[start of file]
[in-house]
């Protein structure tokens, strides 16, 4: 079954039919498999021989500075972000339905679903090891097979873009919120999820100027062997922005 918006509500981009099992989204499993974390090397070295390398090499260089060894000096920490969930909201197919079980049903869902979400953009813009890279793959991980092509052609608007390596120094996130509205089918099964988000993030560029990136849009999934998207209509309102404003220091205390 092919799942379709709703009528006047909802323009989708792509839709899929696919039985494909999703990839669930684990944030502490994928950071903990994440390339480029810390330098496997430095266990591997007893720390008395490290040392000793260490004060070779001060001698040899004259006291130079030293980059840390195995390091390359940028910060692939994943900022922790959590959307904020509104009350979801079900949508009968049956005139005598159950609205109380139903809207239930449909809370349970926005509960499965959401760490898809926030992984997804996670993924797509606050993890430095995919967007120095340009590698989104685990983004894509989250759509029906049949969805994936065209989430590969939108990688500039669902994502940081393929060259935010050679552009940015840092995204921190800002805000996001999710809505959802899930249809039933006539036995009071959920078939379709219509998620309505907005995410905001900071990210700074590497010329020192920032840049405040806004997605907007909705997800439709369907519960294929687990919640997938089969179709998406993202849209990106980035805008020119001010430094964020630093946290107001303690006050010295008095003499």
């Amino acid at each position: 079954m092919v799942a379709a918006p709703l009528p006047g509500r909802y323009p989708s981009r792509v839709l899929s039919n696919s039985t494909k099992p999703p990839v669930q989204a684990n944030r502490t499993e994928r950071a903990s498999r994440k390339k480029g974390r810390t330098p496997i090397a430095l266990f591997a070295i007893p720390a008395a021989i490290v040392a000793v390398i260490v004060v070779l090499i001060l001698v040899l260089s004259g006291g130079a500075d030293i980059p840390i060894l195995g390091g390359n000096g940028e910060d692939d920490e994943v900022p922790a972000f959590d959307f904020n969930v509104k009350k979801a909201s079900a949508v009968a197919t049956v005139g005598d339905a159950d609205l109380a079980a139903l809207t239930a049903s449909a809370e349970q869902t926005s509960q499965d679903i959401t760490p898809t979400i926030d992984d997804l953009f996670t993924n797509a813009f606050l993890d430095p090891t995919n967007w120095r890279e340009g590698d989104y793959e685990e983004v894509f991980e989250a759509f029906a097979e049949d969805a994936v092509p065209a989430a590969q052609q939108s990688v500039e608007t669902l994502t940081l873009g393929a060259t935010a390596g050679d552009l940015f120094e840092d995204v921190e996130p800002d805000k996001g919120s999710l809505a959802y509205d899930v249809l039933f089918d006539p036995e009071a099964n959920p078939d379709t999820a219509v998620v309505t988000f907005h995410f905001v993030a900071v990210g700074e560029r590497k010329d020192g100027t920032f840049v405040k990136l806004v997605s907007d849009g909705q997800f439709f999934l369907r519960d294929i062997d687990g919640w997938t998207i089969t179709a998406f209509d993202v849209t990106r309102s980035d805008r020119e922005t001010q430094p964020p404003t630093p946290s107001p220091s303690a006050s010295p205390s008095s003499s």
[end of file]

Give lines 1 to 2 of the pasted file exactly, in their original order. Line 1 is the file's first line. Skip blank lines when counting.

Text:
[in-house]
């Protein structure tokens, strides 16, 4: 079954039919498999021989500075972000339905679903090891097979873009919120999820100027062997922005 918006509500981009099992989204499993974390090397070295390398090499260089060894000096920490969930909201197919079980049903869902979400953009813009890279793959991980092509052609608007390596120094996130509205089918099964988000993030560029990136849009999934998207209509309102404003220091205390 092919799942379709709703009528006047909802323009989708792509839709899929696919039985494909999703990839669930684990944030502490994928950071903990994440390339480029810390330098496997430095266990591997007893720390008395490290040392000793260490004060070779001060001698040899004259006291130079030293980059840390195995390091390359940028910060692939994943900022922790959590959307904020509104009350979801079900949508009968049956005139005598159950609205109380139903809207239930449909809370349970926005509960499965959401760490898809926030992984997804996670993924797509606050993890430095995919967007120095340009590698989104685990983004894509989250759509029906049949969805994936065209989430590969939108990688500039669902994502940081393929060259935010050679552009940015840092995204921190800002805000996001999710809505959802899930249809039933006539036995009071959920078939379709219509998620309505907005995410905001900071990210700074590497010329020192920032840049405040806004997605907007909705997800439709369907519960294929687990919640997938089969179709998406993202849209990106980035805008020119001010430094964020630093946290107001303690006050010295008095003499």